While raw food can be contaminated with bacteria, my conscience has been telling me for some time that I should be at least equally afraid of what's in those little cans and kibble bags, given the melamine disaster of a few years ago and last spring's extensive salmonella recall, which included brands I'd chosen after doing research. Healthy cats, having short digestive tracts, are supposed to be less affected by bad bacteria than humans are, so there's probably more risk from raw food for us than for them. Lots of hot water, soap, and hand-washing are necessary when feeding raw.

One final reason, I promise: raw food is food. As in Michael Pollan's rule for a healthy diet: "Eat food. Mostly plants. Not too much." (For cats, change "plants" to "birds and mammals.") I don't need my cats' food to look appetizing to me.* I never fell for Fancy Feast's silly Elegant Medleys line, with flavors that sound like restaurant entrées. But I do want my cats' food to look like food. Raw food does. Canned food, not so much. One day, in Maine, I was thrilled to watch Ruby eating an entire bird she'd caught, except for the claws. Raw food is pretty close to that ideal feline diet.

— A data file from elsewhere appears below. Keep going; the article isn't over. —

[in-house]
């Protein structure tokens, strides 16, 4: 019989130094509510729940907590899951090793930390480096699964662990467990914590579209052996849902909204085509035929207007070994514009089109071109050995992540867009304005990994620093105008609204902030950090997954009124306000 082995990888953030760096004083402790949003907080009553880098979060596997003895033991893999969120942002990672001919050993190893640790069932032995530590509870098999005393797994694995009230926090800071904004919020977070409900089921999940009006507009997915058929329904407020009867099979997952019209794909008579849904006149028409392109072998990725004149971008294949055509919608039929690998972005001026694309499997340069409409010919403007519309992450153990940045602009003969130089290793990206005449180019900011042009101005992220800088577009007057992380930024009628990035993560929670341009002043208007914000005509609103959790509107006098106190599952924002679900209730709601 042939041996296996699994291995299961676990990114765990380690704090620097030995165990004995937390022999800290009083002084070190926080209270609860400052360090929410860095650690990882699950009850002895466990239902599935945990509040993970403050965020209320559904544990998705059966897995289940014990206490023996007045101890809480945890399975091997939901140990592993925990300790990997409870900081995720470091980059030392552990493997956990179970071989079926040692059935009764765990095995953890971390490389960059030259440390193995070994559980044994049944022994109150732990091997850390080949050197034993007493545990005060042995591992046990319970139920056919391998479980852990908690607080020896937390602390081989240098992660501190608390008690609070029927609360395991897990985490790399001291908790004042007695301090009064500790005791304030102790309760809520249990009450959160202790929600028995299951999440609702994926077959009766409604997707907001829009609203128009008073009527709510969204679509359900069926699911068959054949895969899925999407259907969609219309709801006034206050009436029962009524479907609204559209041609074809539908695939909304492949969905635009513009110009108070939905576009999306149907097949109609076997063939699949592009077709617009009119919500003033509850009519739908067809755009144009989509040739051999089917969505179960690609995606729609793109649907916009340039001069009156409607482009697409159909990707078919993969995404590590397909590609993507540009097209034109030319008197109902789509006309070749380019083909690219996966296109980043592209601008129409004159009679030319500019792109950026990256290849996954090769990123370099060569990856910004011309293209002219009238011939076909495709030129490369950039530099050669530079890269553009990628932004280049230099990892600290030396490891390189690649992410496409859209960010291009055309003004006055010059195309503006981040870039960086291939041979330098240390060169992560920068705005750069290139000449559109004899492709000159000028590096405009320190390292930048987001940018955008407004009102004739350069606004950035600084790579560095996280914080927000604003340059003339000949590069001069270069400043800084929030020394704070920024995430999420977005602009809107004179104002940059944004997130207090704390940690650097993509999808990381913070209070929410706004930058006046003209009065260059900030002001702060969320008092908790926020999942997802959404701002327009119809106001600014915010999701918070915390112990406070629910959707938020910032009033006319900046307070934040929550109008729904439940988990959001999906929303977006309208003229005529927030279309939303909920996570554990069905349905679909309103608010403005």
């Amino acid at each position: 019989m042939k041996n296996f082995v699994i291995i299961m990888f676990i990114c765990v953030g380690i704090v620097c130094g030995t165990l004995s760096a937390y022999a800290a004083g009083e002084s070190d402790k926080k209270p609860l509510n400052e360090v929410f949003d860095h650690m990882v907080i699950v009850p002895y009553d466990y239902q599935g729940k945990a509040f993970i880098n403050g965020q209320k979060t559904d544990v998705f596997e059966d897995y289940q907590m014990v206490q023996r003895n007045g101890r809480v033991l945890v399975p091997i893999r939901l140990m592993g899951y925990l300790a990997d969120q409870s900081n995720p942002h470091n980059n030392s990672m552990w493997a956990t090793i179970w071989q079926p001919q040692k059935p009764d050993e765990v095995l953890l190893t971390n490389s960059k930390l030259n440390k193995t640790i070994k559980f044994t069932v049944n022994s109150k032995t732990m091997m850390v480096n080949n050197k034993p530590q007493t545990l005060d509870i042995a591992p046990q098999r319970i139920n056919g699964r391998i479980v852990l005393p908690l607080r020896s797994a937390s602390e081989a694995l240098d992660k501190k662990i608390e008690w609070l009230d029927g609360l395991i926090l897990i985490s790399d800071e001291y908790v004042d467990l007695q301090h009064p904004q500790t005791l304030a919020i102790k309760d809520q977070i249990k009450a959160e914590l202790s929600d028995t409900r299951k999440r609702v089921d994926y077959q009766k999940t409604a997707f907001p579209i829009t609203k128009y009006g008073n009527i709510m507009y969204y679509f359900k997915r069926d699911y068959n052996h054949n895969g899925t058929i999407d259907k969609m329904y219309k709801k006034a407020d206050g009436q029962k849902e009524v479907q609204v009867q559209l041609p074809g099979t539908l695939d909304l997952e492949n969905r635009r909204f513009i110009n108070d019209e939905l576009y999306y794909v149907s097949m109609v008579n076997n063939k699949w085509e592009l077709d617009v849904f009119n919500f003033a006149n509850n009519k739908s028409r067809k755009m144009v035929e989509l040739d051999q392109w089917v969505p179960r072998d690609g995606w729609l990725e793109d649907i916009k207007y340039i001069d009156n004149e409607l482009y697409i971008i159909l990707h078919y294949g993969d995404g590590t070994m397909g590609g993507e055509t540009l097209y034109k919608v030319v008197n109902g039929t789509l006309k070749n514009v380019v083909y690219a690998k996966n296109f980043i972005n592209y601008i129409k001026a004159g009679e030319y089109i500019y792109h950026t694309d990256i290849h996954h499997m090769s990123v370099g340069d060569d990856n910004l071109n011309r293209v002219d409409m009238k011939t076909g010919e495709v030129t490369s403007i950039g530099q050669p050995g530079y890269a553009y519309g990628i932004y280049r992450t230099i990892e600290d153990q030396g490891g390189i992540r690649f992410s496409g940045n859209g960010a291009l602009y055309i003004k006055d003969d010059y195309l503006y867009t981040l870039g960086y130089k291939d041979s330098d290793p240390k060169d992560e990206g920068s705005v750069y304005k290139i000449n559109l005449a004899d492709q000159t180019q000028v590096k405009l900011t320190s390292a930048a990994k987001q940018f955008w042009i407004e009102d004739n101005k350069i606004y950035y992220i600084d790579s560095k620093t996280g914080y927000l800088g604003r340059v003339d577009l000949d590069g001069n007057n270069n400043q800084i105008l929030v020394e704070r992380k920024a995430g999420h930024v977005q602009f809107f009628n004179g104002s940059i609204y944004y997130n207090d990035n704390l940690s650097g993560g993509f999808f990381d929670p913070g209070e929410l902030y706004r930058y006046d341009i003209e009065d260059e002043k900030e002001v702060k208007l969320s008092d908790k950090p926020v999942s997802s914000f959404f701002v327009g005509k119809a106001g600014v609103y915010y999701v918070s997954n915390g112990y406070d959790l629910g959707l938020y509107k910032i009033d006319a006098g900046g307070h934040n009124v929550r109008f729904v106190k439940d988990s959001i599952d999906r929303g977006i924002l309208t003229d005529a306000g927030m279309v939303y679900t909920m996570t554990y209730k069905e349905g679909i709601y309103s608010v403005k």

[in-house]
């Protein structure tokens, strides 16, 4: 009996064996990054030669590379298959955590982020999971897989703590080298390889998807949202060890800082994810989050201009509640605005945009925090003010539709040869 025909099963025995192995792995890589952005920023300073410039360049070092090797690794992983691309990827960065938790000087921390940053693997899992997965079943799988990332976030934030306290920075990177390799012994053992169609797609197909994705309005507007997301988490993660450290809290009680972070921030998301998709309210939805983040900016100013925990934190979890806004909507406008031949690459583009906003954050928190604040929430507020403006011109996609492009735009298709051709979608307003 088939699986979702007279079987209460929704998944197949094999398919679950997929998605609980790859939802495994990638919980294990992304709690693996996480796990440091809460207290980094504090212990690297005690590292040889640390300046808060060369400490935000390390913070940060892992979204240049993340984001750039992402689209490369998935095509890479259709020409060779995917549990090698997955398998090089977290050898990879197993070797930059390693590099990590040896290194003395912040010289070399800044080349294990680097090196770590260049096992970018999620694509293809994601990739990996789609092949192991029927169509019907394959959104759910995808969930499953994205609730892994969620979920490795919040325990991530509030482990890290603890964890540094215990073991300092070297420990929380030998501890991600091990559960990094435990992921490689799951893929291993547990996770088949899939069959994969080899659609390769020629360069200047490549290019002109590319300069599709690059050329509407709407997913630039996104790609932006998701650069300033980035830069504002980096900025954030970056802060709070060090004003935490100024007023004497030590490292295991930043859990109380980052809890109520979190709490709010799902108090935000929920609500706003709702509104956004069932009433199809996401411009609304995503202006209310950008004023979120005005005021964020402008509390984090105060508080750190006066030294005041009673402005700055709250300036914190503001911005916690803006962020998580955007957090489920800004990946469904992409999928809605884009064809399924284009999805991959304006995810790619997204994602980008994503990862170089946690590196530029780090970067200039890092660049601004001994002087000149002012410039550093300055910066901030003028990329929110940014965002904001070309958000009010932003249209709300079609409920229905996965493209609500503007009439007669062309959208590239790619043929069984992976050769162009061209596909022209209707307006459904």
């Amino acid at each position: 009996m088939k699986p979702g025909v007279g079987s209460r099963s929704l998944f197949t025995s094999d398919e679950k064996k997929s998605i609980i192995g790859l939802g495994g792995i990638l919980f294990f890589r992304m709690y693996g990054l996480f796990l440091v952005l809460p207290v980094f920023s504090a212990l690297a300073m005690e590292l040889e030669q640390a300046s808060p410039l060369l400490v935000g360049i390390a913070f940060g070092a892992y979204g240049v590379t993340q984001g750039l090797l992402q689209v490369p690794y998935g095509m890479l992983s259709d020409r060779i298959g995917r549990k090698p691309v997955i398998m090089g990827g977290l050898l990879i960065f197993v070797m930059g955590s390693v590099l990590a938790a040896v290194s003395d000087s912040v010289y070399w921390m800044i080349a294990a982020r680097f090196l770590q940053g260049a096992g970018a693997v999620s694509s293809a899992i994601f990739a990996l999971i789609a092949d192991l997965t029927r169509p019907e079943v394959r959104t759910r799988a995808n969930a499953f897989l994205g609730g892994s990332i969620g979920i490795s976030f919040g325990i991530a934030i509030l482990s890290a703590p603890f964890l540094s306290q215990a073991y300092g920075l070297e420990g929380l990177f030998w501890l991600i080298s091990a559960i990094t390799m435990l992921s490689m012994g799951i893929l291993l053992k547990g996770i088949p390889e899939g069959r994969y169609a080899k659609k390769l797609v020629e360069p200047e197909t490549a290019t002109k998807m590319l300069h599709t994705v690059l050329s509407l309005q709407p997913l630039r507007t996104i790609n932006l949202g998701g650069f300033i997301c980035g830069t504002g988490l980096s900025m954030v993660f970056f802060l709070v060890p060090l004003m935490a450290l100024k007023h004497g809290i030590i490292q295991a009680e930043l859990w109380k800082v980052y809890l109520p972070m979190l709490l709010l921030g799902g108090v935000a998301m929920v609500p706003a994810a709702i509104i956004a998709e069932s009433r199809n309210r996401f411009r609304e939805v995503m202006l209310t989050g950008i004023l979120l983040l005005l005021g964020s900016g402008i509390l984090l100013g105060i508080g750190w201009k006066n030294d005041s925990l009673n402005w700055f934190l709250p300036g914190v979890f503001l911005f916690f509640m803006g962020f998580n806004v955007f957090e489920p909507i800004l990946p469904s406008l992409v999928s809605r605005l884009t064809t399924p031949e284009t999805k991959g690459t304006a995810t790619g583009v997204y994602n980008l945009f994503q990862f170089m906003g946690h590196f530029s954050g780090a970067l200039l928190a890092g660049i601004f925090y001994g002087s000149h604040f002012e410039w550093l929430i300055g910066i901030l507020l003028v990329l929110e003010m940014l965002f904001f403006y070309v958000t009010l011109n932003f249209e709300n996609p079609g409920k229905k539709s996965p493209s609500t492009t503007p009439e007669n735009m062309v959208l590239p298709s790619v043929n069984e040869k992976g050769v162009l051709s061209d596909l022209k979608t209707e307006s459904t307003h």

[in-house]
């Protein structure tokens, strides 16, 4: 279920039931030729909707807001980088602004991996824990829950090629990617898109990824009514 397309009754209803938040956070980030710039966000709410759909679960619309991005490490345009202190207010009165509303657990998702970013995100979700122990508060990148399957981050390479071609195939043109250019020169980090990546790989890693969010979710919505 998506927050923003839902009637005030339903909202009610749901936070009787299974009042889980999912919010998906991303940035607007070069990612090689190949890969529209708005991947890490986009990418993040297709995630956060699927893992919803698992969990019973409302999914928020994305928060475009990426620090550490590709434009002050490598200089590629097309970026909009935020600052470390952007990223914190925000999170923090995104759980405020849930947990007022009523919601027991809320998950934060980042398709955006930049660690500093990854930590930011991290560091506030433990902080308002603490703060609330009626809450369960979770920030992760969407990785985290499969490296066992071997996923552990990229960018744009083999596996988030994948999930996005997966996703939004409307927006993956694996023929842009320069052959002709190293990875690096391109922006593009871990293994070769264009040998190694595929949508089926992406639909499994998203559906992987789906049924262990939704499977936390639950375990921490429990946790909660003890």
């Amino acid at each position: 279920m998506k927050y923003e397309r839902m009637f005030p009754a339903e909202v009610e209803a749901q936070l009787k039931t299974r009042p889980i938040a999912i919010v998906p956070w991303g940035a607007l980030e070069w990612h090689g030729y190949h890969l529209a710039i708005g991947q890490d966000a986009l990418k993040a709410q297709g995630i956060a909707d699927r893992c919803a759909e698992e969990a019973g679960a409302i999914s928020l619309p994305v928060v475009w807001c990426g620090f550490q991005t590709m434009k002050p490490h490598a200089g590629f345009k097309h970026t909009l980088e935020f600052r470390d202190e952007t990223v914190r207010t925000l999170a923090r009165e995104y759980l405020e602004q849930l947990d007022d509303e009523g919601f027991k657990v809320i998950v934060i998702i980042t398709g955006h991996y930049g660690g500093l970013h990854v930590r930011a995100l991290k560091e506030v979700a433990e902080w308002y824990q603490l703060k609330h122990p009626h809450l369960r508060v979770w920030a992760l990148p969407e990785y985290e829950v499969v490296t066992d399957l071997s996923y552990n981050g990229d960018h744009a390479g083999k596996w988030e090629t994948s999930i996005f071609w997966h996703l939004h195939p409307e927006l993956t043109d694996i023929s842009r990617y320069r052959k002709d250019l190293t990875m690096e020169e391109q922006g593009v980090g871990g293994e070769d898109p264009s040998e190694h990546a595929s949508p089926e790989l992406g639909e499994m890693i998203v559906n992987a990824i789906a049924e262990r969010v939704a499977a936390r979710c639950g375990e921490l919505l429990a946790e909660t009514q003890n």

Despite all this self-convincing, I'm not yet ready to feed an exclusively raw diet. We'll take it gradually and feed a variety of high-protein, grain-free canned foods along with raw, at least for now. Our freezer is tiny, so we can't store a lot of frozen food. It's also simpler to feed canned food in the morning when we're running around getting ready for the day. But the writing is on the wall... and it's in quail, rabbit, and turkey blood. 

*Well, I do sort of fantasize about eating Weruva's Paw Lickin' Chicken with a spoon. It's shredded chicken breast, mmm.

Monday, November 12, 2012

Pairs Slacking Continues